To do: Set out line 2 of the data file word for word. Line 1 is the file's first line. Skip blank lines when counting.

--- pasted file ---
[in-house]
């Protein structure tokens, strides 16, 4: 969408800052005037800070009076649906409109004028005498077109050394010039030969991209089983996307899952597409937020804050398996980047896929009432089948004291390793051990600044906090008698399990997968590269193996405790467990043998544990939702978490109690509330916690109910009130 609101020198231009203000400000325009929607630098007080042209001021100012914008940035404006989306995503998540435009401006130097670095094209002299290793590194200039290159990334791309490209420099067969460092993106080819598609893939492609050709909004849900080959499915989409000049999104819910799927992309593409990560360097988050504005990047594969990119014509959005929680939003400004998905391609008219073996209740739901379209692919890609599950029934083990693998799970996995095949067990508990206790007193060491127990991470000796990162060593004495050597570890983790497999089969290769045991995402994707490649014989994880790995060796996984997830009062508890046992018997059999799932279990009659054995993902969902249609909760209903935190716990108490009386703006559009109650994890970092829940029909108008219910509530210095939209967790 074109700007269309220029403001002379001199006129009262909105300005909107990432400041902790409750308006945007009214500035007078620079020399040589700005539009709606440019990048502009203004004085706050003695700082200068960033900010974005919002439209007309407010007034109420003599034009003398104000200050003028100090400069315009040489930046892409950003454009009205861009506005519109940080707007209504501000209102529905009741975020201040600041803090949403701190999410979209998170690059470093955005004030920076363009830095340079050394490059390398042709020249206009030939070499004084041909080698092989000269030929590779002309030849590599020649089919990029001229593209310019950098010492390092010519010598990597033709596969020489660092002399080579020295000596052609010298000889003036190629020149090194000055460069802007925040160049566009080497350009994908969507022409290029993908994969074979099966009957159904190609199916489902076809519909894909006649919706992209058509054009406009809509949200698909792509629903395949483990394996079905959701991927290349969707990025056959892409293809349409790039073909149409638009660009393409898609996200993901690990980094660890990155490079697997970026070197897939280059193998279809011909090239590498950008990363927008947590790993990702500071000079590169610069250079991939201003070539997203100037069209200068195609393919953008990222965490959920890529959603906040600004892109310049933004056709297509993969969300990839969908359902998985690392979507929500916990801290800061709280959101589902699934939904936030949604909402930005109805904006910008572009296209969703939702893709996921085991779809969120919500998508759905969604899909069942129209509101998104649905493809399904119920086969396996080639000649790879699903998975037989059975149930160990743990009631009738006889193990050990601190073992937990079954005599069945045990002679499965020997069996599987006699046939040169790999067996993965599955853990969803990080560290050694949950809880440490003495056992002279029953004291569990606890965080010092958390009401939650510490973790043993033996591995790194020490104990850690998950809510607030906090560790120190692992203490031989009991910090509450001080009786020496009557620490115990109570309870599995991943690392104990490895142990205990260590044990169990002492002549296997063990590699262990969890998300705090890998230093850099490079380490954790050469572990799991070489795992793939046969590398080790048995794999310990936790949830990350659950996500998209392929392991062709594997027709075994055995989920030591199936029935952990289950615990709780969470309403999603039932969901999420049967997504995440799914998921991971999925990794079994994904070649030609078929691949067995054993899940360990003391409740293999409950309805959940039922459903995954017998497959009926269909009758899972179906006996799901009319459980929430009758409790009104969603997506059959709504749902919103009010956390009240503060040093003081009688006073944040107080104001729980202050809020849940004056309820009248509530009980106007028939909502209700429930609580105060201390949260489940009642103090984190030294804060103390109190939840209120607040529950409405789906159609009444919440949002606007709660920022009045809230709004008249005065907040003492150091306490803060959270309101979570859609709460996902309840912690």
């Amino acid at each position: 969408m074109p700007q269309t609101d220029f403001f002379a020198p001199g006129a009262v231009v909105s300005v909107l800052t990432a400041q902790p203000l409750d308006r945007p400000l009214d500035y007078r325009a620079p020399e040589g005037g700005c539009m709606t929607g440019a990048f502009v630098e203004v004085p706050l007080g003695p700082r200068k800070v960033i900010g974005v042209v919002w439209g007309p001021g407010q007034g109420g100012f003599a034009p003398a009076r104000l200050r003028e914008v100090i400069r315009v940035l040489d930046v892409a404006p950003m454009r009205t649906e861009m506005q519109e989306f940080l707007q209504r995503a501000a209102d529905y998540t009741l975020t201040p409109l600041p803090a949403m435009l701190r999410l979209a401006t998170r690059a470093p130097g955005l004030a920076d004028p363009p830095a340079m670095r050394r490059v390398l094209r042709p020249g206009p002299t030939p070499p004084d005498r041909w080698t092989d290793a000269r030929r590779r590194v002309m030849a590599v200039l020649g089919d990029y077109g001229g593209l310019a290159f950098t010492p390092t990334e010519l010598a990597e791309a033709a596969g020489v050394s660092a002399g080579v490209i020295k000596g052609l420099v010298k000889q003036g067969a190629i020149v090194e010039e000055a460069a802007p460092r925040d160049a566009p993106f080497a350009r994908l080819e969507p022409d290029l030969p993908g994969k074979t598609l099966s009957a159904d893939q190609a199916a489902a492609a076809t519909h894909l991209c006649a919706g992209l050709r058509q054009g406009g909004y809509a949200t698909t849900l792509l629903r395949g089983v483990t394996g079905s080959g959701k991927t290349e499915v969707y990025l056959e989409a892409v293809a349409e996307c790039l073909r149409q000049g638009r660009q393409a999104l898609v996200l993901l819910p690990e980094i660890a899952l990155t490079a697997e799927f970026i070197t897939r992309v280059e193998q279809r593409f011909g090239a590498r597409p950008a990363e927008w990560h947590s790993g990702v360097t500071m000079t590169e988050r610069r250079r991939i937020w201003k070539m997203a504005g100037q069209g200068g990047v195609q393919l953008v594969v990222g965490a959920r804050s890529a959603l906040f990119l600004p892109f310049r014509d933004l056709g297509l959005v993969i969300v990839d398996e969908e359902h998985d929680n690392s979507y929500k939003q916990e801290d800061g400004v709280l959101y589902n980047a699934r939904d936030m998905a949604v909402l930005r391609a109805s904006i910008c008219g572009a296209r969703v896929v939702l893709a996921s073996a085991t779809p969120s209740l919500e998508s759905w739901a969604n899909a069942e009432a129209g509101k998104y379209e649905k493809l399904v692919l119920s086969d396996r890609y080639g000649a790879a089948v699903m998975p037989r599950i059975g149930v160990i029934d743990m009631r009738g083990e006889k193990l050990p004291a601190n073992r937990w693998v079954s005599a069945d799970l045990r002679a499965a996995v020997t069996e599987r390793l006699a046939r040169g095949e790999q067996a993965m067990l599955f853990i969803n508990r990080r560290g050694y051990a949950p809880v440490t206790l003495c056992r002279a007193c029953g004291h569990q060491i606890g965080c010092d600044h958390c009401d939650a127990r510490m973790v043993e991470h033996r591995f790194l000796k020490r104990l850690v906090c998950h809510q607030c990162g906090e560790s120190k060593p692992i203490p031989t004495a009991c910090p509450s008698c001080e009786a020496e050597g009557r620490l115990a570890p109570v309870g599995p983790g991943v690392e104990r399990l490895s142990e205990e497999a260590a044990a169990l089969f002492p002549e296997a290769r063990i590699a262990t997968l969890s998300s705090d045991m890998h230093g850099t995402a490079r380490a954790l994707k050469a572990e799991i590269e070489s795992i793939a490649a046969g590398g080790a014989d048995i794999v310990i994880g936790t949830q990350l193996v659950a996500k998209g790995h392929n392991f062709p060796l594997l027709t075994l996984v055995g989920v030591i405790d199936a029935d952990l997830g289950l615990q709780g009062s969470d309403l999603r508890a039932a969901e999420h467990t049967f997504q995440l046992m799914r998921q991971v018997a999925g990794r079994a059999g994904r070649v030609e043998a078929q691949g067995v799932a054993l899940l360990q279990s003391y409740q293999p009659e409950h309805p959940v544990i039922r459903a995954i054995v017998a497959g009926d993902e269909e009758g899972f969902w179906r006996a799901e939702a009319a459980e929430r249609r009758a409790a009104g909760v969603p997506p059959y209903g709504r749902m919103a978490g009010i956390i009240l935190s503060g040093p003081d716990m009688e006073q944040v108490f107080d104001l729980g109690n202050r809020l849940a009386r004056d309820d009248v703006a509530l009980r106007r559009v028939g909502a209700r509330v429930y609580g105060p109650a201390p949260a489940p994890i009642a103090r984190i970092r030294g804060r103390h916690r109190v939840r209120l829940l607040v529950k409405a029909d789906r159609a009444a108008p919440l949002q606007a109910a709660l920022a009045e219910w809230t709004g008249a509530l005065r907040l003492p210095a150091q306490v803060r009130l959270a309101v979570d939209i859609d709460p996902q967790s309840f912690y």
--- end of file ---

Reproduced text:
């Protein structure tokens, strides 16, 4: 969408800052005037800070009076649906409109004028005498077109050394010039030969991209089983996307899952597409937020804050398996980047896929009432089948004291390793051990600044906090008698399990997968590269193996405790467990043998544990939702978490109690509330916690109910009130 609101020198231009203000400000325009929607630098007080042209001021100012914008940035404006989306995503998540435009401006130097670095094209002299290793590194200039290159990334791309490209420099067969460092993106080819598609893939492609050709909004849900080959499915989409000049999104819910799927992309593409990560360097988050504005990047594969990119014509959005929680939003400004998905391609008219073996209740739901379209692919890609599950029934083990693998799970996995095949067990508990206790007193060491127990991470000796990162060593004495050597570890983790497999089969290769045991995402994707490649014989994880790995060796996984997830009062508890046992018997059999799932279990009659054995993902969902249609909760209903935190716990108490009386703006559009109650994890970092829940029909108008219910509530210095939209967790 074109700007269309220029403001002379001199006129009262909105300005909107990432400041902790409750308006945007009214500035007078620079020399040589700005539009709606440019990048502009203004004085706050003695700082200068960033900010974005919002439209007309407010007034109420003599034009003398104000200050003028100090400069315009040489930046892409950003454009009205861009506005519109940080707007209504501000209102529905009741975020201040600041803090949403701190999410979209998170690059470093955005004030920076363009830095340079050394490059390398042709020249206009030939070499004084041909080698092989000269030929590779002309030849590599020649089919990029001229593209310019950098010492390092010519010598990597033709596969020489660092002399080579020295000596052609010298000889003036190629020149090194000055460069802007925040160049566009080497350009994908969507022409290029993908994969074979099966009957159904190609199916489902076809519909894909006649919706992209058509054009406009809509949200698909792509629903395949483990394996079905959701991927290349969707990025056959892409293809349409790039073909149409638009660009393409898609996200993901690990980094660890990155490079697997970026070197897939280059193998279809011909090239590498950008990363927008947590790993990702500071000079590169610069250079991939201003070539997203100037069209200068195609393919953008990222965490959920890529959603906040600004892109310049933004056709297509993969969300990839969908359902998985690392979507929500916990801290800061709280959101589902699934939904936030949604909402930005109805904006910008572009296209969703939702893709996921085991779809969120919500998508759905969604899909069942129209509101998104649905493809399904119920086969396996080639000649790879699903998975037989059975149930160990743990009631009738006889193990050990601190073992937990079954005599069945045990002679499965020997069996599987006699046939040169790999067996993965599955853990969803990080560290050694949950809880440490003495056992002279029953004291569990606890965080010092958390009401939650510490973790043993033996591995790194020490104990850690998950809510607030906090560790120190692992203490031989009991910090509450001080009786020496009557620490115990109570309870599995991943690392104990490895142990205990260590044990169990002492002549296997063990590699262990969890998300705090890998230093850099490079380490954790050469572990799991070489795992793939046969590398080790048995794999310990936790949830990350659950996500998209392929392991062709594997027709075994055995989920030591199936029935952990289950615990709780969470309403999603039932969901999420049967997504995440799914998921991971999925990794079994994904070649030609078929691949067995054993899940360990003391409740293999409950309805959940039922459903995954017998497959009926269909009758899972179906006996799901009319459980929430009758409790009104969603997506059959709504749902919103009010956390009240503060040093003081009688006073944040107080104001729980202050809020849940004056309820009248509530009980106007028939909502209700429930609580105060201390949260489940009642103090984190030294804060103390109190939840209120607040529950409405789906159609009444919440949002606007709660920022009045809230709004008249005065907040003492150091306490803060959270309101979570859609709460996902309840912690």